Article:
The 1938 half dollar is not a rare coin as the mintage was just over 192,000, and circulated coins are easily available and relatively inexpensive. The lower end uncirculated coins from MS-60 to MS-63 are also fairly but not as common as the 1937 with a similar mintage, but coins nicer than MS-63 are rare and fairly expensive. The same is true for 1938 dollars, so it likely had something to do with mint handling procedures that year.
1939 50 Cent
1940 50 Cent
Some people are trying collect George VI half dollars by varieties in the position of the final two digits of the dates. Because die production methods of that era nearly every die will be slightly different. For each date the major catalogs put them all into only a handful of somewhat arbitrarily picked varieties but one sees many examples that cannot be clearly assigned to one variety or the other. Even the Charlton catalogue and ICCS occasionally assign a die variety to two different types. A few people are asking about them, so I have provided images and explanations some of them as best I understand them, but many months of keeping records of what I encountered to determine relative rarities of these varieties (information provided below), in most cases I found them to have no significant rarity differences. In my opinion, it makes no sense to collect them that way unless one intends to collect these by die variety, and while I will leave in place the explanations and images I put here earlier, I have decided not to list most of them for sale based on variety other than in a handful of cases where I feel it is significant or the particular variety has been a long recognized and well established as a collectable variety (such as the 1946 design, 1951 no design, etc).
The major 1941 varieties are wide and narrow dates defined by the positions of the final 1 relative to the denticles below. Wide date coins have a 1 that points between two denticles and on narrow date coins it points directly at a denticle. out of 47 coins examined, that came to us randomly, there were 22 WIDE and 25 NARROW date coins.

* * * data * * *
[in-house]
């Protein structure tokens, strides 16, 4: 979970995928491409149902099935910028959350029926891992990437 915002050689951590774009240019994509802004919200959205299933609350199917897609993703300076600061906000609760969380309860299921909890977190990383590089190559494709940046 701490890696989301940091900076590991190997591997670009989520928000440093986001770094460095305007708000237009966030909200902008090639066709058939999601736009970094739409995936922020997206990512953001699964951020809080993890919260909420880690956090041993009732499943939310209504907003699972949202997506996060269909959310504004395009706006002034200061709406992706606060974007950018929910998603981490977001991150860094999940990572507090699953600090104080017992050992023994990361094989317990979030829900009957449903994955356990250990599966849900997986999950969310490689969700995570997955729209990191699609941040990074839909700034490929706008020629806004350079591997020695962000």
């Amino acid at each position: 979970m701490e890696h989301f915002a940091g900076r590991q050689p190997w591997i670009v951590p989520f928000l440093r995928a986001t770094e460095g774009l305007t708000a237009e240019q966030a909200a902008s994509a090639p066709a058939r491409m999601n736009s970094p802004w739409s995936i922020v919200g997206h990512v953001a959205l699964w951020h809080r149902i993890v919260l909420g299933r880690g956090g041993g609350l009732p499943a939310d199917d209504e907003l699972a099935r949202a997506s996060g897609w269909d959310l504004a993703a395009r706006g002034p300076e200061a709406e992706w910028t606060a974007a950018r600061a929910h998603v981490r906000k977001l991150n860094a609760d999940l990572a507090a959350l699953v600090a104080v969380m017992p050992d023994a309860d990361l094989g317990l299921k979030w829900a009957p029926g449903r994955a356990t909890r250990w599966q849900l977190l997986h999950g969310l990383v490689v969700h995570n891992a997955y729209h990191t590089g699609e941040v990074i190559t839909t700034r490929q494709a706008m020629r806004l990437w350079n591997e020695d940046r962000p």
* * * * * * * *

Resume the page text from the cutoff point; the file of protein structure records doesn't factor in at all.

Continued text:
1941 50 Cent
For 1942 Charlton lists a wide and narrow date, but looking at his images I see no significant difference to define them by. In a group of 5 examples that came in together, all were slightly different with no clear way to define them into categories. Two had a narrow gap between the 9 and 4 but one of those had a wide and the other a narrow gap between the 4 and 2. Three had a wide gap between the 9 and 4, of which two had a narrow and one a wide gap between the 4 and 2. Within those there were also variations on how the two lined up with the denticles below. With no way to define them, I see no point listing any varieties.
1942 50 Cent
1943 has four variations of wide date, medium and narrow dates plus a distinctive 3/3 date. The wide, medium and narrow dates can be defined by drawing a line down the left side of the three and looking to see how the cross bar of the 4 ends relative to that line. Out of 158 examples examined I noticed varieties within even those major categories and the occasional coin which could not be clearly assigned to a specific category. The wide date was slightly scarcer than the medium and narrow, but not by enough to justify a different price.
There was one variety that was much scarcer and for which a higher value is justified, which is a 3/3 variety with only 4 examples in that 158 coins we examined.
1943 50 Cent